This weekend, tune in to State of Belief, Interfaith Alliance’s weekly radio show and podcast, to get an unblinking look at the latest facts and figures regarding Muslims and terrorism; to learn from the experience of one man who lived 12 faiths in one year; and to hear a redemptive story of shared humanity amidst the bloody anti-gay atmosphere in Uganda.
The Continuing Decline of Muslim-American Terrorism
A significant percentage of our population resolutely fears Muslims and Islam. Stoked by well-organized and well-funded efforts, acts of hate and violence rooted in that fear have actually increased in recent years. But University of North Carolina Sociology Professor Dr. Charles Kurzman, the author of a new report titled “Muslim-American Terrorism Declining Further,” says the facts stand in stark contrast to the continued fear-mongering that swirls around us. The report was published by the Triangle Center on Terrorism and Homeland Security, a consortium of Duke University, the University of North Carolina at Chapel Hill, and RTI International.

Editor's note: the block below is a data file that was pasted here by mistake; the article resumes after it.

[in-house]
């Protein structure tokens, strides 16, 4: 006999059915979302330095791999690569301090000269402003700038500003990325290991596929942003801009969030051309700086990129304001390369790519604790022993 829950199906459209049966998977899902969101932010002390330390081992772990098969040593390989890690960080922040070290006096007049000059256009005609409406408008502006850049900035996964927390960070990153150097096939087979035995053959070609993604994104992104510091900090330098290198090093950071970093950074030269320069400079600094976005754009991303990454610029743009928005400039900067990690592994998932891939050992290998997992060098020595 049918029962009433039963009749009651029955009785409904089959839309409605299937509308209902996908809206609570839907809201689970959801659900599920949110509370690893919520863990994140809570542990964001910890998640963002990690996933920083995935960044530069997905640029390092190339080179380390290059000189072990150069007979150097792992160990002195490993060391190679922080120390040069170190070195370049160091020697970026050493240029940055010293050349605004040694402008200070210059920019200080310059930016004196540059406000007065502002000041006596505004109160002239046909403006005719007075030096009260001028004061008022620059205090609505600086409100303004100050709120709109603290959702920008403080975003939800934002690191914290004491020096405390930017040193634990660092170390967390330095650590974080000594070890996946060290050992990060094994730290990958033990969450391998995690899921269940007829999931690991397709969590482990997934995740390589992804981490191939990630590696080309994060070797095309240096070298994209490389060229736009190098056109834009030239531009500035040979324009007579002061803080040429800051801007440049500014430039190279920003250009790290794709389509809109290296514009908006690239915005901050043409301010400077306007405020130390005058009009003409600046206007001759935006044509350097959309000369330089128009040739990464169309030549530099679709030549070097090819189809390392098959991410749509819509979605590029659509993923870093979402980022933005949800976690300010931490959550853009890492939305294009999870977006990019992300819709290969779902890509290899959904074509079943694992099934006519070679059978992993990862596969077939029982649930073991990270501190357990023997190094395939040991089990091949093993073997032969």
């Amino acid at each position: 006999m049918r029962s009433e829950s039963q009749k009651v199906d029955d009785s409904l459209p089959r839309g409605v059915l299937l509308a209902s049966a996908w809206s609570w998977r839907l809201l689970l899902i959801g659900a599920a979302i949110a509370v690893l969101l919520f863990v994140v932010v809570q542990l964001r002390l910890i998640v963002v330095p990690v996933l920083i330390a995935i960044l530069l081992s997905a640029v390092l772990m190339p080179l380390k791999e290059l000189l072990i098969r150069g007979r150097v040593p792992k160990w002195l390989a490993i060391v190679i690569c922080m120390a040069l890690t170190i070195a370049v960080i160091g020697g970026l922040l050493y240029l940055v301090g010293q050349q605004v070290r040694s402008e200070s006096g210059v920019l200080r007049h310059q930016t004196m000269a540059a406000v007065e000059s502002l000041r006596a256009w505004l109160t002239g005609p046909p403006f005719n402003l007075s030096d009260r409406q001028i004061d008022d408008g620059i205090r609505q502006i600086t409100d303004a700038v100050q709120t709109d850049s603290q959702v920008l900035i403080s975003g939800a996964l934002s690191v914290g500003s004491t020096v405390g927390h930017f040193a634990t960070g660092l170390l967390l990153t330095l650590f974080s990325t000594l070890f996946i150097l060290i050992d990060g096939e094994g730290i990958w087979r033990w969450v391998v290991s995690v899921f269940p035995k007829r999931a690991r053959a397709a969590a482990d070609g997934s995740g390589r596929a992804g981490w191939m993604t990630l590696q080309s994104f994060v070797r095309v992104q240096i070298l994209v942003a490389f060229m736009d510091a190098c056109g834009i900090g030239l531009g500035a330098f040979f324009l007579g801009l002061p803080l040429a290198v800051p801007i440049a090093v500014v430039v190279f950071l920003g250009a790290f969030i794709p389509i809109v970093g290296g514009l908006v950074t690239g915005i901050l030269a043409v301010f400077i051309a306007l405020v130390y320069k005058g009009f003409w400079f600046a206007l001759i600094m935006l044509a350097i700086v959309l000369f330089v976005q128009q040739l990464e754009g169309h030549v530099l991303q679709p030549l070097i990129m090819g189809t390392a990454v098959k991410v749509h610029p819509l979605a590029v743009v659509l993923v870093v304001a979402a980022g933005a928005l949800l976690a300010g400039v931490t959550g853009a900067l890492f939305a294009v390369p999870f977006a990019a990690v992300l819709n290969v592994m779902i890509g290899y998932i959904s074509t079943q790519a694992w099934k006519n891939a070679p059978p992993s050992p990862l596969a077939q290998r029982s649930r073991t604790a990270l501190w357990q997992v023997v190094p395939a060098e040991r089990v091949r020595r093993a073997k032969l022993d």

One Man, 12 Faiths, One Year
Most people have one faith or religion that they follow. Or if life circumstances lead them to lose their faith, it likely stays gone. But in response to what he saw as his own growing hostility to religion, Andrew Bowen completed a year living the tenets of 12 different faiths, and he is on State of Belief this week to talk about that experience. Bowen’s new book, Project Conversion: One Man, 12 Faiths, One Year, has just been published, and it offers an in-depth look at this very personal process. Bowen shares with Welton what he learned, and how some of those lessons could help heal a world so often divided along religious lines.
“God Loves Uganda”
You’ve heard repeatedly on this show about the horrendously anti-gay legislation in Uganda that respected journalists contend was born in American Evangelical Christian activism. Hatred in Uganda may seem far removed from our daily reality, but we are in fact connected to it. Academy Award-winning director Roger Ross Williams joins Welton this week on State of Belief to discuss his new documentary, “God Loves Uganda,” which is getting a lot of attention on the festival circuit. The tragic reality is all here, but so are some surprising stories of shared humanity that offer up some hope, even in the bleakest of circumstances.